To sell apps for the Mac, you can use the same developer account but you’ll need to also register as a Mac developer. So that means paying Apple another $99. Your Mac and iOS apps will be available through the same iTunes account, but App IDs and provisioning profiles are managed seperately.
With those notes, let’s see why the smart app business develops apps for the Mac and iOS app stores.
1. Desktop apps sell for a premium
Mobile apps are usually free, or 99 cents. At the most they go for something like $2.99, and many users are going to balk at such an expensive price. Developers hope to reach a large number of customers in order to strike it rich.
In contrast, desktop apps can sell for anywhere from $10 up to hundreds and even thousands of dollars, depending on how specialized they are. As a result you don’t need to sell very many copies to make real money. In my own app businesses, I’ve had Mac Apps that only sell 5-10 copies a day that bring in more than $100,000 a year. Some developers are fools – they develop Mac apps and try selling them for 99 cents or a couple of bucks – but studying the top grossing lists you’ll see that this is not a winning strategy. Let’s take a look at a few examples.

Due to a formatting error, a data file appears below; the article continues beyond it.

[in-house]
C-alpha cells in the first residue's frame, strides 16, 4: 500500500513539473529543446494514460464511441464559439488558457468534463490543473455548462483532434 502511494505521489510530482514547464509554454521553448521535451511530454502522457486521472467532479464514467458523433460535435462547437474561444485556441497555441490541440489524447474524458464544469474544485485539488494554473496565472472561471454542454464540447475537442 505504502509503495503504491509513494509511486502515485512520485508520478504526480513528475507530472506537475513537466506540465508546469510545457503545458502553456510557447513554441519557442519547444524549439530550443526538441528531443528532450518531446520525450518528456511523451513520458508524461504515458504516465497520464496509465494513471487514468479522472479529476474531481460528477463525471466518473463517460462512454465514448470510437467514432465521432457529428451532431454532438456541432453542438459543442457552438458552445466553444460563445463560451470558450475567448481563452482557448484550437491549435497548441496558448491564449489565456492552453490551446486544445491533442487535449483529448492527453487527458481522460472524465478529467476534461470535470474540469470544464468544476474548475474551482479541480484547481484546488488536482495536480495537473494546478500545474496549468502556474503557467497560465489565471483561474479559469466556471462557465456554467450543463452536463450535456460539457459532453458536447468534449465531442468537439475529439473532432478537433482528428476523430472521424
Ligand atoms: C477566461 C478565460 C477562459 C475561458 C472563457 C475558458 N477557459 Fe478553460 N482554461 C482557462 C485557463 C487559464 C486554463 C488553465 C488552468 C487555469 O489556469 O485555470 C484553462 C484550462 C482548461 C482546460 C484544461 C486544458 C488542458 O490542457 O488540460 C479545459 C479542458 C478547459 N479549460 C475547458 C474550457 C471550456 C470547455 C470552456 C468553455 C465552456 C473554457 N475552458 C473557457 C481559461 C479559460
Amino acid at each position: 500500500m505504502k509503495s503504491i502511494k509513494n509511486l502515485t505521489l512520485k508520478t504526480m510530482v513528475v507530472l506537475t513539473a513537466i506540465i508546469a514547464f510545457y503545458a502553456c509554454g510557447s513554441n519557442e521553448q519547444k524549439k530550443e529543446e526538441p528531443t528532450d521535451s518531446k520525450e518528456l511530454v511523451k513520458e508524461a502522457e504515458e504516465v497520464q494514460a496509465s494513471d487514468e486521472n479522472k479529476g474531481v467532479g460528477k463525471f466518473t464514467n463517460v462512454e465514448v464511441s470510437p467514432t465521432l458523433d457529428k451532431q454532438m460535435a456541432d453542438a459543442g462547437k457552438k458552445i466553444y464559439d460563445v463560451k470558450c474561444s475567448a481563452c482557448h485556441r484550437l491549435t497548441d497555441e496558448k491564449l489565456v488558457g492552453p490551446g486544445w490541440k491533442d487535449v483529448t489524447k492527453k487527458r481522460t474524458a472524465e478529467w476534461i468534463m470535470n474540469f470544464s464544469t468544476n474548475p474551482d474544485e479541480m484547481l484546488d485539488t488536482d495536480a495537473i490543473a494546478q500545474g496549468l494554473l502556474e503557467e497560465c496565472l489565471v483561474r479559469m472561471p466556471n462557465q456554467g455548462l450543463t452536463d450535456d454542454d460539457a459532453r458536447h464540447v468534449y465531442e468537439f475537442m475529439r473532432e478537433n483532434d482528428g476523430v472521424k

Productivity and business oriented apps are always great for desktop applications. Here is a construction cost estimator. It sells for $39.99 and offers several in-app purchases that are $49.99 each. At the time I’m writing this, the app is ranked #14 in the Business category – so you can see right away this is a good model for making serious money.
Business and personal scheduling and time management apps do well in the Mac Store. For example this calendar app is ranked in the top 5 of the Business category, and sells for $49.99.